Posted: 05/03/2024

Everyone says time flies, but I truly can’t believe May is here already!  It seems like New Year’s was just a month ago, but our 7 and 4 year old kids will be out of school and ready for summer in a couple of weeks.  We wish all of you the best this summer!

Markets were humming along nicely for the first 45 days of the year with the S&P 500 up over 10% and international stocks up 3-8%.  However, we’ve seen an increased amount of volatility the past few weeks due to higher than anticipated inflation.

The Federal Reserve has a dual mandate to control inflation and for full employment.  They are hitting the mark with employment as seen in the historically low unemployment rate. However, inflation continues to be sticky.  Even though it’s come down significantly from the COVID levels, inflation is higher than the Federal Reserve’s 2% target.  The Fed raised rates at an unprecedented pace from 0% to 5.25% starting in 2021 in an attempt to cool inflation and the economy as shown below.

Despite this restrictive policy of high rates, inflation continues to trickle through the economy.  At year-end, the Fed announced their goals to no longer raise interest rates and hopefully start reducing rates throughout 2024. At one point, markets anticipated 5-6 interest rate cuts this year which helped fuel market growth.  But now they are only projecting one or two expected cuts due to pesky inflation. This is the main reason why markets had a tough couple of weeks in April.  Fortunately, we’ve seen a nice bounce back since the April 19th lows.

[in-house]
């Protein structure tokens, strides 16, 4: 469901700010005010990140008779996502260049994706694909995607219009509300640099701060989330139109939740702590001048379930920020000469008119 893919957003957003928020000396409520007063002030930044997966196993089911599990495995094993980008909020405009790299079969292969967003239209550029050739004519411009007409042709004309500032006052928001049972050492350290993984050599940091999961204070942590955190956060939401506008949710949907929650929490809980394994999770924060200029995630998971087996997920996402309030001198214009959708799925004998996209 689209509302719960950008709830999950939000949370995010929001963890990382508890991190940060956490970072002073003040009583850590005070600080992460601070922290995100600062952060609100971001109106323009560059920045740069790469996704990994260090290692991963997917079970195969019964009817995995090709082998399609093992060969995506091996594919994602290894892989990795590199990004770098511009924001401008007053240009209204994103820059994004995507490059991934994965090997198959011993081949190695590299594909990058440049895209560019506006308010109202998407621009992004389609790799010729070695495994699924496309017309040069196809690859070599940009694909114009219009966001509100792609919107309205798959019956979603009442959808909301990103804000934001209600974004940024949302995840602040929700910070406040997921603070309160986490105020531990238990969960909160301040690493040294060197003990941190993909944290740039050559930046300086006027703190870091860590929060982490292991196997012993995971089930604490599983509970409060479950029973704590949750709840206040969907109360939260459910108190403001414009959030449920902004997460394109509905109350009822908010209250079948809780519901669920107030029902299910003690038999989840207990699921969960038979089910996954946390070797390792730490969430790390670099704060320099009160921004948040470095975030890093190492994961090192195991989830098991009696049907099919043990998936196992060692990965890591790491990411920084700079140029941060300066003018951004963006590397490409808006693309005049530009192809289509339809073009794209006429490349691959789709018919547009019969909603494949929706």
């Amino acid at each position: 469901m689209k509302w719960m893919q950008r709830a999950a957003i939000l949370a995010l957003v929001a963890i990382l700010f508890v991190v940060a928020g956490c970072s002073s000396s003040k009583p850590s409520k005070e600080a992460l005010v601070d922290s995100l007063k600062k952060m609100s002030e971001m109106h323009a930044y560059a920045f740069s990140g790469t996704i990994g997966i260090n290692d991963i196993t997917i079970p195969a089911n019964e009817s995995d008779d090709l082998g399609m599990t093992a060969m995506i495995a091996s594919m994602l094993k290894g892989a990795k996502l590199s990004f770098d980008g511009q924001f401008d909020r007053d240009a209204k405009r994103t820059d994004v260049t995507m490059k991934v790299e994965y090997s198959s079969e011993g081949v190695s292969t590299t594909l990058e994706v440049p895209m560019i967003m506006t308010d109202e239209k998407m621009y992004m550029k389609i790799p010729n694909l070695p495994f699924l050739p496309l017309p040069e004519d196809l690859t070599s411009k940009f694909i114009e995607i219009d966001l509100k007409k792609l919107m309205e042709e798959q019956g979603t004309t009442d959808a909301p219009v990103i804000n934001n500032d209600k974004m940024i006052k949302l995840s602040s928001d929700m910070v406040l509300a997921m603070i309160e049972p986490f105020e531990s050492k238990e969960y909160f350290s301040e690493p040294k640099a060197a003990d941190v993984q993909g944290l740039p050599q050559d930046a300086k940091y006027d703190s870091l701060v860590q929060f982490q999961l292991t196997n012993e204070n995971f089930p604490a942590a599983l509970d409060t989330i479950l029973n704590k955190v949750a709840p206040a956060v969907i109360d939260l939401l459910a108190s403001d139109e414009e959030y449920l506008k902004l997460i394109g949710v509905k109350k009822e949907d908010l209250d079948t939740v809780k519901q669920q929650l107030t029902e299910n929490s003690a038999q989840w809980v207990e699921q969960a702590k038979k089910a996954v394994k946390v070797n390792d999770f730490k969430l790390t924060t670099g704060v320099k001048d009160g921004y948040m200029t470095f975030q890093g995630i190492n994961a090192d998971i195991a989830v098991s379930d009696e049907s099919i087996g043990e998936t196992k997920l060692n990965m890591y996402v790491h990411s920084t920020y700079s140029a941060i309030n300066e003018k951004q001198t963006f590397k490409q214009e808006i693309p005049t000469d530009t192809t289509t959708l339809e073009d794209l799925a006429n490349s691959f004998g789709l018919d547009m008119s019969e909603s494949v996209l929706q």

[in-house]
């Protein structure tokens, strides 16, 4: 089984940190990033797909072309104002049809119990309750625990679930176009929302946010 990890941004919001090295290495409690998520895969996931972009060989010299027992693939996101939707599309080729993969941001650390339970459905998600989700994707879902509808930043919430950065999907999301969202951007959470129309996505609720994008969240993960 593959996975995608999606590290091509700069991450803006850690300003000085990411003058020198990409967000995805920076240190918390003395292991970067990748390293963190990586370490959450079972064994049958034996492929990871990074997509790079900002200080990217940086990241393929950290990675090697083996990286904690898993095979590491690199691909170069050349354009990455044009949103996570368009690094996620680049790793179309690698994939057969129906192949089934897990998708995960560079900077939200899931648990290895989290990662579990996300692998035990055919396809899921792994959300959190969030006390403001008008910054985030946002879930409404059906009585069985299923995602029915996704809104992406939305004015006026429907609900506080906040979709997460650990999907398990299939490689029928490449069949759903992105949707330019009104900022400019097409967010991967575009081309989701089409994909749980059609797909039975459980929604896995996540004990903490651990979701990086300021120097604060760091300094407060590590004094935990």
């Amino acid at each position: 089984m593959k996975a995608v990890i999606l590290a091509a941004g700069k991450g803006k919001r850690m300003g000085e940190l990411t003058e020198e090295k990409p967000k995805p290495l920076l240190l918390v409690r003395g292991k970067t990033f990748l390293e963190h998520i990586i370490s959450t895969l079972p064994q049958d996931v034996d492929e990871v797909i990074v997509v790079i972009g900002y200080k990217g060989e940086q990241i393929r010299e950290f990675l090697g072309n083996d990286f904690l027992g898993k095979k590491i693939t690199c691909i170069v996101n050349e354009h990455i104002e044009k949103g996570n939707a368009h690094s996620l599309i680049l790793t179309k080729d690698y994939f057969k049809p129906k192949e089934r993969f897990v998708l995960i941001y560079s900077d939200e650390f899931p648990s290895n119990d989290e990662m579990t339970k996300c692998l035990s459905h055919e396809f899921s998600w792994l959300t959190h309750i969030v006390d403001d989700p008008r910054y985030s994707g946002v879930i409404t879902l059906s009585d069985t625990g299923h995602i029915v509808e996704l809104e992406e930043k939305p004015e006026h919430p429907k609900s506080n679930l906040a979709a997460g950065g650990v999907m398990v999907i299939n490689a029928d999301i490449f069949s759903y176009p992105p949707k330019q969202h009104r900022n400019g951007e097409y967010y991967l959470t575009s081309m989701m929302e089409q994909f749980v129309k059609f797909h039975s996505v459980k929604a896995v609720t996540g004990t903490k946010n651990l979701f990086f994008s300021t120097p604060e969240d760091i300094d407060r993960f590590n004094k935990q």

Historically, the Fed has not kept monetary policy restrictive for long, realizing negative impacts on business and consumer activity from elevated interest rates.  Over the past 40 years, the fed funds rates has only held at its cycle peak for an average of nine months, on par with the pause in rates since the last rate hike in July 2023.” 

We may come close to the previous record of 15 straight months before reducing rates, but the silver lining to high rates is investors are finally compensated for cash.  From 2008 to 2021 most banks were paying less than 2% for money market and short-term CDs. Now both money market and short-term CDs are paying over 5% interest. Please review your cash balances with your bank and/or advisor to make sure you are taking advantage of these rates.

It’s important for us at PDS to remain open to new information and be able to update our investment views along with the updates in the markets and economy. Getting stuck in the past doesn’t help anyone! With inflation and rates where they are today, we see short-term CD and US Treasury rates as still attractive for any excess cash. We still expect rate cuts to be a tailwind to bond returns, but maybe not as soon as most first thought. PDS will continue to monitor client portfolios for opportunities and wish everyone a great month of May!

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